of looking to offload any assets that were not a major part of the business, but it generated revenue, but not significant revenue. they will be selling the stake on verizon at some point in the next couple of years or so. but that will happen fairly soon. >> is this the right strategy? you said it depends on how aggressive they are. is it the right strategy to get out of china and japan, and possibly sell verizon? >> i am not sure is the right strategy to come out of japan, or rather, china, but certainly japan. looking at where they want to focus in the emerging markets -- africa, india -- these are places where there is still increasing demand for mobile phones. the demand for internet is high, but access is not fantastic. there is also the increasing use of smart phones as well. basically what i think they're
doing is a touch of housekeeping, getting rid of many low revenue assets, and then getting that money back to shareholders and with the rest of the funds they are looking to concentrate on high-revenue areas such as emerging markets. >> some of the other business is making headlines around the world -- chinese regulators have taken steps to tighten controls on foreign cash coming into the country. they will strictly enforce limits on how much their firms are allowed to borrow abroad. rolls-royce has signed a $1.2 billion sale to supply and service jet engines for china's eastern airlines. that is one deal announced by the visit of britain's prime minister to beijing.
talking of aviation, a host of big airlines could be facing fines totaling more than $1 billion. euro watchdog will reveal the results into a probe of an air freighter. many are being considered -- are concerned that they are being investigated. >> when you need to get one -- last year nearly 37 million tons were removed, and it is worth billions of dollars every year to the airline industry. but the 2007 air freight came under scrutiny in the european union's competition watchdog. it is investigating whether or around 10 airlines have been running a so-called cartel, that is, cooperate to make sure that prices stay high. some of those include air france, british airways, and lufthansa. if found guilty, they could in
theory be fined up to 10% of their total annual revenues. airlines, european airlines in particular, has had a tough year with of panic ash clouds, -- of volcanic ash clouds. for those accused of -- if those accused of running a cartel are found guilty, the people behind me will be taking away yet more of their money. >> a quick look of the markets. stocks falling across the board. commodity-related companies declined on concerns that the recent gains we have seen are perhaps a bit overdone. so we have seen a bit of profit- taking going on. gold continues to hover, just under $1,420 a troy ounce. i wish i had some of that. >> new security rules are in effect in the united states for yemen and somalia.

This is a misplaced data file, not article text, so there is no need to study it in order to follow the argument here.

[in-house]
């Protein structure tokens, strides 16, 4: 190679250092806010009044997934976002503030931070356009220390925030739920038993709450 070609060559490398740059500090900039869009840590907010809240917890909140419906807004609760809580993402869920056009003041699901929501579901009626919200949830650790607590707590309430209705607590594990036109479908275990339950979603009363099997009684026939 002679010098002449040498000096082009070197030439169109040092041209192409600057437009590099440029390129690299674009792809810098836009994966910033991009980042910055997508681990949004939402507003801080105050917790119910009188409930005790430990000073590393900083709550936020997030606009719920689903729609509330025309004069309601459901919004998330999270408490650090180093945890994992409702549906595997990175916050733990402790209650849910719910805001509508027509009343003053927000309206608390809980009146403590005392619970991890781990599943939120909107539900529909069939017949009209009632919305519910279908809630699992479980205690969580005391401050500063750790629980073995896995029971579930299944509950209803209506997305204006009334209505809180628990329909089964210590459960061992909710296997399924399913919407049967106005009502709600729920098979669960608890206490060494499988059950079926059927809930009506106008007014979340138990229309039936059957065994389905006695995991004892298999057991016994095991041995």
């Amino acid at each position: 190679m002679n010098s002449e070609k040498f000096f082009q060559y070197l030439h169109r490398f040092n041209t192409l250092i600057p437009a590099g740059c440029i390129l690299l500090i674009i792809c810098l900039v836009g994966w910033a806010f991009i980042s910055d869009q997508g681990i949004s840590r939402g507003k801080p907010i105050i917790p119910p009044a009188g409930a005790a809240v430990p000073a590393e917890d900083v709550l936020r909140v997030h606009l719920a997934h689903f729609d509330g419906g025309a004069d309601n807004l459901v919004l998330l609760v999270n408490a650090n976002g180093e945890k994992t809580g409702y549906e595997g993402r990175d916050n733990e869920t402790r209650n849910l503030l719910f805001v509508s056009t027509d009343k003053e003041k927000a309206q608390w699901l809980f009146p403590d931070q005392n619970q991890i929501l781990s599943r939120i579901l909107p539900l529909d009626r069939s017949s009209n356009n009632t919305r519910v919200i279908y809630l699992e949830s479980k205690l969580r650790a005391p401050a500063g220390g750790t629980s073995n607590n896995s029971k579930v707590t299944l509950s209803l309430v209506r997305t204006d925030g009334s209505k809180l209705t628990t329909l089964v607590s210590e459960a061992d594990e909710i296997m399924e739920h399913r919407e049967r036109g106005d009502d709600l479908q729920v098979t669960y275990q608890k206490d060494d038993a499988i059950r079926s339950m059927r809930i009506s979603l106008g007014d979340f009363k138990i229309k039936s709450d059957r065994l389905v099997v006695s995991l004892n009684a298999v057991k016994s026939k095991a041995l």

in yemen, where they were posted to all packages now go through a rigorous screening. bbc are back correspondent reports now from the capital. >> this is from the capital of yemen and the center for -- parcel bombs were sent to the u.s. and were discovered by authorities before they could be detonated. now yemen has tightened its security measures, sending a package from here to anywhere in the world has become a lot more difficult. >> we immediately reinforced our measures, manually checking 100% of air freight parcells, and the american government has supplied us with six modern bomb detection scanners. >> we tried to get the reaction from freight companies hear about the new security checks, but all declined to speak to us, including ups and fedex, through
which the parcel bombs were sent. those two companies are currently closed in yemen pending an investigation into the case. that this government post office, we watched a yemeni sent a package to the united states. security agents now take part in checking parcels. but not everyone here agrees with the tougher measures. the executive of this luxury car dealership told me it was undermining his business. >> customer service is a basic advantage for any dealer, especially in delivering spare parts. now we are losing customers because of the delays. >> have you actually lost customers? >> so far is about 5%. >> despite any criticism, the yemeni government is under
pressure to strengthen its security at the borders. a pilot at the arabian peninsula has -- al qaeda at the arabian peninsula has claimed responsibility. and it has vowed to do so again. >> the beginning of the end of the cold war, there was much euphoria, and regret. it is sometimes called eight -- a play on words about the stalled in the east. even the gdr restaurant is about to open. here is our berlin correspondent, steve ellis. >> you can still find remnants of the berlin wall, but much of it is dust and memory. the old german democratic republic is coming into vogue.
there is a gdr style hotel. >> we want to bring it back because there was a lot of good things in gdr, and good food and good kitchen was one thing that we want to show again. >> it is kind of a radical chic, that looks like bdr -- like the gre, but without the secret police. our guest chef, today we are going to make a great gdr classic, what is left in the fridge soup. >> vegetables. ok. hour,'s move forward one or back 20 years. so here we have it, everything that is left in the fridge supeoup.
not too bad, but you know what it really needs? nostalgia. steven evans, bbc news, the old east germany. >> i remember the food at the time certainly did not taste that good. a reminder of our top story -- president obama is visiting his childhood home in indonesia. he says he believes the united states is on the right path with better relationships in the muslim world. let's take a look at what is coming up later on bbc news america with matt frye. the world's economic leaders, including president obama, will gather in south korea to keep the global recovery on track. 7:00 p.m. eastern time at midnight gmt. i am on twitter.com. i would love to hear from you on all these issues. stay with us here on bbc world news. there is plenty more to come.
>> hello and welcome. >> see the news unfold, get the top stories from around the globe and click to play video reports. go to bbc.com/news to experience the in-depth, expert reporting of "bbc world news" online. >> funding was made possible by the freeman foundation of new york, stowe, vermont, and honolulu. newman's own foundation. the john d. and catherine t. macarthur foundation. and union bank.
>> union bank offers unique insight and expertise in a range of industries. what can we do for you? >> there is one stage that is the met and carnegie hall. >> o, that this too, too solid flesh -- >> it is the kennedy center. >> check, one, two. >> and a club in austin. >> it is closer than any seat in the house, no matter where you call home. >> the top of the world, and i'm there, i'm home. >> pbs -- the great american stage that fits in every living room. your support of pbs brings the arts home. >> "bbc world news" was presented by kcet, los angeles. presented by kcet, los angeles.